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Germany's Railways (Paperback)

30 Years After Re-Unification

Transport > Trains & Railways

By Keith Fender
Imprint: Key Publishing
Pages: 96
Illustrations: 130
ISBN: 9781913870065
Published: 3rd May 2022

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Germany, divided after World War II into two separate countries, was re-unified on 3 October 1990. For the country’s rail system the complex task of unifying two networks with very different rolling stock and systems had just begun. New lines and stations were built to physically unite the network and new trains were introduced to transform services. Many rural regional lines closed as car ownership in the former East Germany increased dramatically. Amazingly, however, none of the former East German narrow-gauge lines that were still steam-operated in 1990 have shut; most still offer daily services whilst other long-closed narrow-gauge lines have been rebuilt and reopened by enthusiast groups.

This book, written by the Modern Railways magazine’s Europe Editor and illustrated with over 130 pictures, most of which have never been published before, traces the development of the unified German rail network and new national operator Deutsche Bahn (DB AG). It also looks at the wider rail industry in Germany and the introduction of market reforms leading to one of the most dynamic rail markets anywhere, with over 300 rail freight operators, open access intercity competition and more than 100 regional passenger concession contracts replacing the original two state railway companies. Looking to the future, the book examines plans for new high-speed lines and a national regular-interval timetable from 2030.

Overall, this is well researched, interesting, informative, and eminently readable. It sets thirty years of rail development in context, striking a successful balance between detail and the broader picture. If nothing else, it should help modellers make sense of all the private operator liveries!

Continental Modeller

Written by Modern Railways magazine’s Europe Editor Keith Fender this new English language publication takes a look at the railways of Germany during the 30 years since the fall of the Berlin Wall. The book is split into twelve separate chapters covering subjects such as the formation of Deutsche Bahn AG from the original two systems, Deutsche Bundesbahn of West Germany and East Germany’s Deutsche Reichsbahn, re-opened and closed lines, the building of new high speed lines for the DB Fernverkehr sector, new and rebuilt stations, new international services, open access expansion, freight workings, surviving narrow gauge lines under private ownership and the new ‘Takt’ passenger service frequency due to be introduced by 2030. All of these give the reader interesting information; the first chapter, entitled ‘Introduction and Historical Overview’ in particular covers post-Second World War German history and the development of the two separate German states. Each chapter is accompanied by around ten colour photographs with detailed captions and there are shots of steam, diesel and electric motive power. Most of these are by the author himself, are generally of good quality, and have not previously been published. A Glossary of terms together with a small advertisement for magazines available from this publisher appears on the final page.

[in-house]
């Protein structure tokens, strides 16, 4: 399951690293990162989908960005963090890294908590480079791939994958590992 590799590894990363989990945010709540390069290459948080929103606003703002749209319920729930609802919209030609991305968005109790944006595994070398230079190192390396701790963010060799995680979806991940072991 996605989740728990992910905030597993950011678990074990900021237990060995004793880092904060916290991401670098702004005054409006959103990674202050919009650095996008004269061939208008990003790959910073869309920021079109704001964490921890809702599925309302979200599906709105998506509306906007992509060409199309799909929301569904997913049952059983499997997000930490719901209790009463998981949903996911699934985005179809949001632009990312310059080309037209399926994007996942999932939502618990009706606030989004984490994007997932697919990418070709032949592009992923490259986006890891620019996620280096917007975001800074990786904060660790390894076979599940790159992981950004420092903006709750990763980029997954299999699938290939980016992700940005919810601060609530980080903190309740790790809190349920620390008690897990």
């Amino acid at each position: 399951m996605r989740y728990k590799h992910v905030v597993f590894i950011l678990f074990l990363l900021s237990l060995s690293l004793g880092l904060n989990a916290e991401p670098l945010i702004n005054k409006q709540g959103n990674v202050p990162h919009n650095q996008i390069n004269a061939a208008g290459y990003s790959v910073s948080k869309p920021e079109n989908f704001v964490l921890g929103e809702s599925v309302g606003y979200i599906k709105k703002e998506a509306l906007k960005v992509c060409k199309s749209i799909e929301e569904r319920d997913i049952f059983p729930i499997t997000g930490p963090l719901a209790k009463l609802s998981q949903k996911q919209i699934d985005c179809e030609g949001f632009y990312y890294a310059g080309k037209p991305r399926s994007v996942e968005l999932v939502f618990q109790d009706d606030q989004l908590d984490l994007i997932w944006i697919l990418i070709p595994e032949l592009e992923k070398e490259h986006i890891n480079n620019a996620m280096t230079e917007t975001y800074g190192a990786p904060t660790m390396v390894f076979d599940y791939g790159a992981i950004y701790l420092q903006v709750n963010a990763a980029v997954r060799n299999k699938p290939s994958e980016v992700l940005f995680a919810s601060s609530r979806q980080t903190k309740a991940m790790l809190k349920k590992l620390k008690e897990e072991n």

This is a very handy, reasonably priced and well-researched reference work on an interesting period in the history of Germany’s railways which has hitherto only been available in German and comes thoroughly recommended.

German Railway Society's magazine 'Merkur' No. 158, Spring 2021

Re-unifying Germany’s railways after “Die Wende” (as unification of East and West Germany was called ) was a major task for the new Germany. Few lines crossed the old border between the Bundesrepublik and the DDR. East German was well behind. It still operated steam locomotives on many narrow gauge lines and for carriage heating, also retaining an extensive rural network where car ownership was very low.

To the credit of railway workers, helped by a sympathetic government, integration was achieved in a remarkably short time. The new high speed line between Hanover and Berlin was ready by 1998 and other cross border lines were reopened. Ex DDR lines were uprated but at the cost of closing most rural networks.

This brief but informative book shows the train and track improvements across the country where freight traffic plays a much bigger part than in the UK. New high speed lines have been built with ICE trains capable of 280kph (175mph) a lesson to those who’ve wanted HS2 progress in the face of many small-minded objections.

A fascinating introduction to a great railway system.

The Society of Model and Experimental Engineers Journal

About Keith Fender

Keith Fender is a London based journalist and photographer whose writings about world railways have become well known in British and European railway magazines such as Today’s Railways Europe, Today’s Railways UK and Railways Illustrated. His photographs have been published by a wide range of magazines. His interests include world travel, sailing, railway travel, photography and rich food. He was educated at Prices College, Fareham, and the Transport Unit at Aston University Birmingham. After graduation, Fender joined Royal Mail, where he worked for many years, including spells in Argentina and Frankfurt. Fender left Royal Mail in 2004 and has been freelancing as a railway author. Since 2004, he has travelled continuously, documenting his travels in Europe, Asia, Australia, and the Americas.

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